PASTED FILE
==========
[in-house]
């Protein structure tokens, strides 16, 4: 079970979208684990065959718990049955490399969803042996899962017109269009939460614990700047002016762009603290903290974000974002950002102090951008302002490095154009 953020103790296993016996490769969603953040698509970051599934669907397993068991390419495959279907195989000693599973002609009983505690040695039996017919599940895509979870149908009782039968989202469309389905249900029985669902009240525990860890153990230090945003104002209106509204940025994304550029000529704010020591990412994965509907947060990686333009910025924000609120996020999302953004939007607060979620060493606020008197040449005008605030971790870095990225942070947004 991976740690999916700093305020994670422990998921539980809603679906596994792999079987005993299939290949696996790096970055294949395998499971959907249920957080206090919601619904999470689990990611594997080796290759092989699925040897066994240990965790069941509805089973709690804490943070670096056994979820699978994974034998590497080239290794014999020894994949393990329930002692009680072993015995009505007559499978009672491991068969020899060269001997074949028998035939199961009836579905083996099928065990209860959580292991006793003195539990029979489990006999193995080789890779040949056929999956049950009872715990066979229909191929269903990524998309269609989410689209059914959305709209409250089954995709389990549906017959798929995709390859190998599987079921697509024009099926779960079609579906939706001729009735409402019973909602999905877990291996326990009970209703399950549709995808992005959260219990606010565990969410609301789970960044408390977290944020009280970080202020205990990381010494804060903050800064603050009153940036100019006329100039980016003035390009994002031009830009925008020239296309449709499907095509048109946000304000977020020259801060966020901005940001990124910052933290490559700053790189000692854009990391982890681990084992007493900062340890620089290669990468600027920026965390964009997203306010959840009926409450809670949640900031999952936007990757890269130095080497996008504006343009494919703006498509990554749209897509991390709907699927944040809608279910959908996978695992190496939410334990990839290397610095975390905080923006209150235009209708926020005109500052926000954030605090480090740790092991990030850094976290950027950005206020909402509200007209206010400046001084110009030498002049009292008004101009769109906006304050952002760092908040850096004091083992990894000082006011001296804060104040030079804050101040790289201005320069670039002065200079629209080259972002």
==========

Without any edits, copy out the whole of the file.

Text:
[in-house]
């Protein structure tokens, strides 16, 4: 079970979208684990065959718990049955490399969803042996899962017109269009939460614990700047002016762009603290903290974000974002950002102090951008302002490095154009 953020103790296993016996490769969603953040698509970051599934669907397993068991390419495959279907195989000693599973002609009983505690040695039996017919599940895509979870149908009782039968989202469309389905249900029985669902009240525990860890153990230090945003104002209106509204940025994304550029000529704010020591990412994965509907947060990686333009910025924000609120996020999302953004939007607060979620060493606020008197040449005008605030971790870095990225942070947004 991976740690999916700093305020994670422990998921539980809603679906596994792999079987005993299939290949696996790096970055294949395998499971959907249920957080206090919601619904999470689990990611594997080796290759092989699925040897066994240990965790069941509805089973709690804490943070670096056994979820699978994974034998590497080239290794014999020894994949393990329930002692009680072993015995009505007559499978009672491991068969020899060269001997074949028998035939199961009836579905083996099928065990209860959580292991006793003195539990029979489990006999193995080789890779040949056929999956049950009872715990066979229909191929269903990524998309269609989410689209059914959305709209409250089954995709389990549906017959798929995709390859190998599987079921697509024009099926779960079609579906939706001729009735409402019973909602999905877990291996326990009970209703399950549709995808992005959260219990606010565990969410609301789970960044408390977290944020009280970080202020205990990381010494804060903050800064603050009153940036100019006329100039980016003035390009994002031009830009925008020239296309449709499907095509048109946000304000977020020259801060966020901005940001990124910052933290490559700053790189000692854009990391982890681990084992007493900062340890620089290669990468600027920026965390964009997203306010959840009926409450809670949640900031999952936007990757890269130095080497996008504006343009494919703006498509990554749209897509991390709907699927944040809608279910959908996978695992190496939410334990990839290397610095975390905080923006209150235009209708926020005109500052926000954030605090480090740790092991990030850094976290950027950005206020909402509200007209206010400046001084110009030498002049009292008004101009769109906006304050952002760092908040850096004091083992990894000082006011001296804060104040030079804050101040790289201005320069670039002065200079629209080259972002």